Conservatives in Congress have already given quite a bit. For example, even the most hard-line conservatives in the House voted in favor of the federal government providing subsidies to low-income households to help them purchase health insurance.

But congressional Republicans will have to go further. Subsidies for low-income households need to be generous enough to make insurance against catastrophic medical expenses affordable. Republicans shouldn’t try to cut taxes as part of health reform. And Republicans should accept that we need a robust health-insurance safety net that covers all citizens living in poverty or living with medical conditions that will make insurance prohibitively expensive.

This will involve accepting a larger role for Medicaid than existed before Obamacare, and adequately funding high-risk pools for individuals with pre-existing medical conditions who won’t have access to affordable coverage. It’ll also mean making room for regulation requiring that as long as individuals maintain insurance coverage, they can move from employer coverage to the individual market without being charged higher premiums due to medical conditions.

Progressives have to travel further than this. In order to achieve the goals I laid out, they need to accept that catastrophic health-insurance coverage still counts as coverage. The social problem we face occurs when uninsured individuals get seriously sick or injured, and can’t afford their treatment. Those costs get passed on to the rest of us. The policy solution, then, should focus on the problem of individuals not being insured against very high medical costs — not on insuring for preventative care, or against your annual sinus infection.

In order to encourage the appropriate levels of innovation and productivity, progressives must accept that health insurance — and the market for medical services generally — is too heavily regulated. Obamacare removes choice and options in the individual health-insurance market by specifying what has to be included in insurance plans. In addition, the law’s individual mandate penalizing people who don’t buy insurance is too weak to be effective — but a stronger mandate is both politically untenable and undesirable. So progressives should ditch the mandate and accept another way to encourage young and healthy individuals to be covered: auto-enrollment with an opt-out.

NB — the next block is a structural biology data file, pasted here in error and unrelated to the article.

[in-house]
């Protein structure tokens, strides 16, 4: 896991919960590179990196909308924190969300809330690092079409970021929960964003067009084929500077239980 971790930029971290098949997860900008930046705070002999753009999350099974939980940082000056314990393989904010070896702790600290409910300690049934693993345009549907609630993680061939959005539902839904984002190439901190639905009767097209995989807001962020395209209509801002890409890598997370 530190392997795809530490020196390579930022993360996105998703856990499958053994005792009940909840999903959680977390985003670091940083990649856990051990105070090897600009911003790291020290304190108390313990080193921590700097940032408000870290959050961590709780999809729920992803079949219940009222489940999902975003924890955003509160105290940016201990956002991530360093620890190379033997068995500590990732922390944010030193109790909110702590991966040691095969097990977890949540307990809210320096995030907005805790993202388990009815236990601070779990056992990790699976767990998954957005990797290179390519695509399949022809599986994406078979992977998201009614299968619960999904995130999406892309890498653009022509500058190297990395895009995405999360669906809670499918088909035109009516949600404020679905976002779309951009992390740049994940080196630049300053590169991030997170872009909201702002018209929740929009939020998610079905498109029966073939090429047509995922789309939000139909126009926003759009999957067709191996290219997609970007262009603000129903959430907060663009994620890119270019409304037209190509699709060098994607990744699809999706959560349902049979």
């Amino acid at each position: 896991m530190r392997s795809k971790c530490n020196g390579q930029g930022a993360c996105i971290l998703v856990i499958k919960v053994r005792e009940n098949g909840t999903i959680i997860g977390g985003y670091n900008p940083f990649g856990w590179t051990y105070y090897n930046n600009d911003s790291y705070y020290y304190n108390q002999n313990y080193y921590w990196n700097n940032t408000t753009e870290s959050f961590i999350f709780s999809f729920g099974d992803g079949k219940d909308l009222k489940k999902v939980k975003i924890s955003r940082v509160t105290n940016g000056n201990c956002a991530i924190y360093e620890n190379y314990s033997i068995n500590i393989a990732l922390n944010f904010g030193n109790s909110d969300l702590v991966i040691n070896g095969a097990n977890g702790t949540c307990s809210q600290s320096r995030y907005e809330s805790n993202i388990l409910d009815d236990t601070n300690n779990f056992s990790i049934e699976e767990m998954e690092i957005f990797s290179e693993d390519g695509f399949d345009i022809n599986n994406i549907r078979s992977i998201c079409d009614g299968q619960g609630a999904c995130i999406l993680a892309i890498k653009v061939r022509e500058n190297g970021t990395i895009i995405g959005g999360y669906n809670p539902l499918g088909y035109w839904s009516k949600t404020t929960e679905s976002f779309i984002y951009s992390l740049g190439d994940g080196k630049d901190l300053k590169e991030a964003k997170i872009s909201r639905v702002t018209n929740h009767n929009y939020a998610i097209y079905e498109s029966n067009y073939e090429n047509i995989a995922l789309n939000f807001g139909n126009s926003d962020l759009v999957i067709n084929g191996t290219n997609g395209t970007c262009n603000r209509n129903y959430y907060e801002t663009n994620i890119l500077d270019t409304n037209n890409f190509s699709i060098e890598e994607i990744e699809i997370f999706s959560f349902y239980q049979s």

In order to put health-care costs on a sustainable trajectory, progressives must accept that Medicaid, the current health safety net for the poor, needs to change its financing system — in which the federal government matches a share of state spending. They also must accept that market discipline is needed. Catastrophic events are hard to foresee and hard for households to afford, but households should be more exposed to the actual costs of routine care.

Given the current political atmosphere in Washington, I wouldn’t bet on success anytime soon. But these are the right goals, and after the Obama-Trump years, we’ve learned that a bipartisan effort to define universal coverage sensibly and then put it into effect is needed to ensure long-term stability for health policy.


World Health Organization: Gonorrhea becoming harder to treat

The World Health Organization says antibiotic resistance is making Gonorrhea harder and sometimes impossible to treat.

The sexually transmitted disease can cause infertility if untreated and affects an estimated 78 million people each year.

According to the WHO, data from 77 countries, shows the disease has developed resistance to some antibiotics and an increasing number of countries are finding that the infection can become completely untreatable.

Some health experts say the disease is evolving and becoming resistant because of the other bacteria that can cause it.